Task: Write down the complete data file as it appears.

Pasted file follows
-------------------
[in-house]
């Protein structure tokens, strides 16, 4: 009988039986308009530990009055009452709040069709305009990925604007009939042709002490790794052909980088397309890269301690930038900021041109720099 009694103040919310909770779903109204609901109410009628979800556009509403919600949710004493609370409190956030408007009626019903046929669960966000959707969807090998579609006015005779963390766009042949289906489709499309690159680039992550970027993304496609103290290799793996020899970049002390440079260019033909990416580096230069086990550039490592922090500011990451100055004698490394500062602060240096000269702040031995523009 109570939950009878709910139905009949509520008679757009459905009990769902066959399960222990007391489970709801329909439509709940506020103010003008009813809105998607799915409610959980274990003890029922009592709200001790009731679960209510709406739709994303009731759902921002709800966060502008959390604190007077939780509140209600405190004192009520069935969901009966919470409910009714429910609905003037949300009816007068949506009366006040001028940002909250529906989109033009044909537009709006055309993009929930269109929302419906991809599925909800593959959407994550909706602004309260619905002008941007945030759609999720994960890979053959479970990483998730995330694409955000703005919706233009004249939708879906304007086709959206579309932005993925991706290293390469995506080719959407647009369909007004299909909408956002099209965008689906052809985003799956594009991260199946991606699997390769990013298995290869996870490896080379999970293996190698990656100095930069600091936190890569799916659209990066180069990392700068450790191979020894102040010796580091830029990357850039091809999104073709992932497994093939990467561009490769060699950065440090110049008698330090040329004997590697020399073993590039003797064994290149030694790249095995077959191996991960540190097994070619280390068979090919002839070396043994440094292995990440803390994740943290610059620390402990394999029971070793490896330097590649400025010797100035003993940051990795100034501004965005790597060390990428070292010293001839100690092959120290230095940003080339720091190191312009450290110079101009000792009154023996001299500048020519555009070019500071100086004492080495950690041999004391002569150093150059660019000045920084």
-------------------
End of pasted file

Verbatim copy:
[in-house]
């Protein structure tokens, strides 16, 4: 009988039986308009530990009055009452709040069709305009990925604007009939042709002490790794052909980088397309890269301690930038900021041109720099 009694103040919310909770779903109204609901109410009628979800556009509403919600949710004493609370409190956030408007009626019903046929669960966000959707969807090998579609006015005779963390766009042949289906489709499309690159680039992550970027993304496609103290290799793996020899970049002390440079260019033909990416580096230069086990550039490592922090500011990451100055004698490394500062602060240096000269702040031995523009 109570939950009878709910139905009949509520008679757009459905009990769902066959399960222990007391489970709801329909439509709940506020103010003008009813809105998607799915409610959980274990003890029922009592709200001790009731679960209510709406739709994303009731759902921002709800966060502008959390604190007077939780509140209600405190004192009520069935969901009966919470409910009714429910609905003037949300009816007068949506009366006040001028940002909250529906989109033009044909537009709006055309993009929930269109929302419906991809599925909800593959959407994550909706602004309260619905002008941007945030759609999720994960890979053959479970990483998730995330694409955000703005919706233009004249939708879906304007086709959206579309932005993925991706290293390469995506080719959407647009369909007004299909909408956002099209965008689906052809985003799956594009991260199946991606699997390769990013298995290869996870490896080379999970293996190698990656100095930069600091936190890569799916659209990066180069990392700068450790191979020894102040010796580091830029990357850039091809999104073709992932497994093939990467561009490769060699950065440090110049008698330090040329004997590697020399073993590039003797064994290149030694790249095995077959191996991960540190097994070619280390068979090919002839070396043994440094292995990440803390994740943290610059620390402990394999029971070793490896330097590649400025010797100035003993940051990795100034501004965005790597060390990428070292010293001839100690092959120290230095940003080339720091190191312009450290110079101009000792009154023996001299500048020519555009070019500071100086004492080495950690041999004391002569150093150059660019000045920084």